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One of the primary purposes of movies and television shows is to entertain the public, but that doesn’t necessarily mean they can’t teach us something as well. Many writers, directors and producers aim for their projects to reflect our changing world. However, some projects become timelier as new things happen, and this would appear to be the case with Underwater.
While speaking with Underwater director William Eubank, I asked him why the idea of man (and woman) vs. nature is a common theme among his films. Eubank responded by saying that he loves primal storytelling and the idea of having his characters face unknown elements. Interestingly, the filmmaker sees a parallel between the film and the current situation our society is facing:
I just think it's so primal, especially in today's landscape. There's a lot of politics. There could be tribal warfare. There’s just so many things happening in today's society that create negativity, all this crazy stuff. When I'm telling a story, I really like taking a story and just making it very primal, and I'm a big fan of primal stories as well. Like I love The Revenant and movies like that where it’s just, ‘I have this feeling and nature is trying to stop me.’ So whether it's space or the wilderness or whatever, I love the concept of one’s greatest adversary being the place that they live in, their surroundings. Because then from that, you can go anywhere. I mean, we're kind of going through that right now with this crazy COVID thing, this unknown entity that came at us out of nowhere. It’s just a very primal way to tell stories. And then as a storyteller, it just makes things kind of simple for me to direct the story because I can tell how I would feel about certain choices.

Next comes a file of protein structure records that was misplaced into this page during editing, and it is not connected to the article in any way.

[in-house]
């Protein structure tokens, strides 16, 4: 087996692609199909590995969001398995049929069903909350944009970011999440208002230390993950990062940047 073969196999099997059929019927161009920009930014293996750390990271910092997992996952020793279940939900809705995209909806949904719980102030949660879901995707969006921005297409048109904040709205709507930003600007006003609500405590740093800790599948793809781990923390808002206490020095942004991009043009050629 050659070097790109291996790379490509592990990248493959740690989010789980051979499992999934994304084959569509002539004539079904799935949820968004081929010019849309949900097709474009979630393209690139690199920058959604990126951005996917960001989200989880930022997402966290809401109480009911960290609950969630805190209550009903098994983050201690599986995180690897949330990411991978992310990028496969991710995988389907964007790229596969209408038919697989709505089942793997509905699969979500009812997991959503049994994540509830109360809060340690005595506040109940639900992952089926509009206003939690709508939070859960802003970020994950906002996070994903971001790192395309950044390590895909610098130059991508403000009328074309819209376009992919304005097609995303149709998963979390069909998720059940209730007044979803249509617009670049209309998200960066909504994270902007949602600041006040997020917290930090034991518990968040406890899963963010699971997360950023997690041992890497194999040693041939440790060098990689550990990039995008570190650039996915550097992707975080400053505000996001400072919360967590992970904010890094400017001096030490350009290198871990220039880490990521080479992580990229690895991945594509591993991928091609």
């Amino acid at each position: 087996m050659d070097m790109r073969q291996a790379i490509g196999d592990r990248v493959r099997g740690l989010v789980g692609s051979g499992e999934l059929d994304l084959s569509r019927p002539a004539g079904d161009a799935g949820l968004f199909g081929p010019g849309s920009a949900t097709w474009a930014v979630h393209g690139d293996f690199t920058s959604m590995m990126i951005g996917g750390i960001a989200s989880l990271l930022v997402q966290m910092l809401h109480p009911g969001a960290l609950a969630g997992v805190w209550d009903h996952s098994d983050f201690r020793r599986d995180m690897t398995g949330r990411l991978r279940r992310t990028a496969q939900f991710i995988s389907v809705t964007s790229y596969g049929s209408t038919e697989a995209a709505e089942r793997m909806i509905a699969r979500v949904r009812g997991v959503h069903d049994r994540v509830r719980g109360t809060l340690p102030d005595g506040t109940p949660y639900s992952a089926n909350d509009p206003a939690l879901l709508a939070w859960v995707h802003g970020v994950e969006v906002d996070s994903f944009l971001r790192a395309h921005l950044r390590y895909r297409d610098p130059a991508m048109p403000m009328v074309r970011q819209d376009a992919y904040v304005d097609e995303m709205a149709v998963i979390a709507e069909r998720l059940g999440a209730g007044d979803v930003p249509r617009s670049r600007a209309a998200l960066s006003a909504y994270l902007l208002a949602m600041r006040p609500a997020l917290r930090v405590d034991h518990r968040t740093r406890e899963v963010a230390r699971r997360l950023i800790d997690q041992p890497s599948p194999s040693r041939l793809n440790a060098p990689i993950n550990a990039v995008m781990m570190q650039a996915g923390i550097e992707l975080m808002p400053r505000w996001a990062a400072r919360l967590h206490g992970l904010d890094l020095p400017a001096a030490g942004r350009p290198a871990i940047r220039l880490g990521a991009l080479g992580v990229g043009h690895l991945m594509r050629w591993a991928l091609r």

William Eubank makes an interesting observation, and it’s certainly not unfounded. Many were caught off guard by the coronavirus, as were the characters of Underwater by what they discovered at the bottom of the ocean. And just as the film ends with an uncertain future, this pandemic has also caused a bit of uncertainty for us as well.
Through Underwater, Eubank also manages to illustrate the political implications of dealing with natural elements. The events of the film are set in motion by a corporate entity’s desire to drill at the bottom of the ocean. In the same way, COVID-19 has caused shifts in our political landscape.
Whether we want to acknowledge it or not, creatives are always trying to find ways to make their work relevant to the times. For instance, Captain America directors Joe and Anthony Russo aimed to make Steve Rogers a metaphor for the ups and downs faced by society. Luke Cage is also a character that's been used to convey social commentary. And based on what’s happening now, I think most would agree that 2011’s Contagion is now more relevant than ever.
It never hurts to plug audiences into what’s going on around them and, with Underwater, William Eubank does that swimmingly.
Underwater is now available on Digital, Blu-ray and DVD.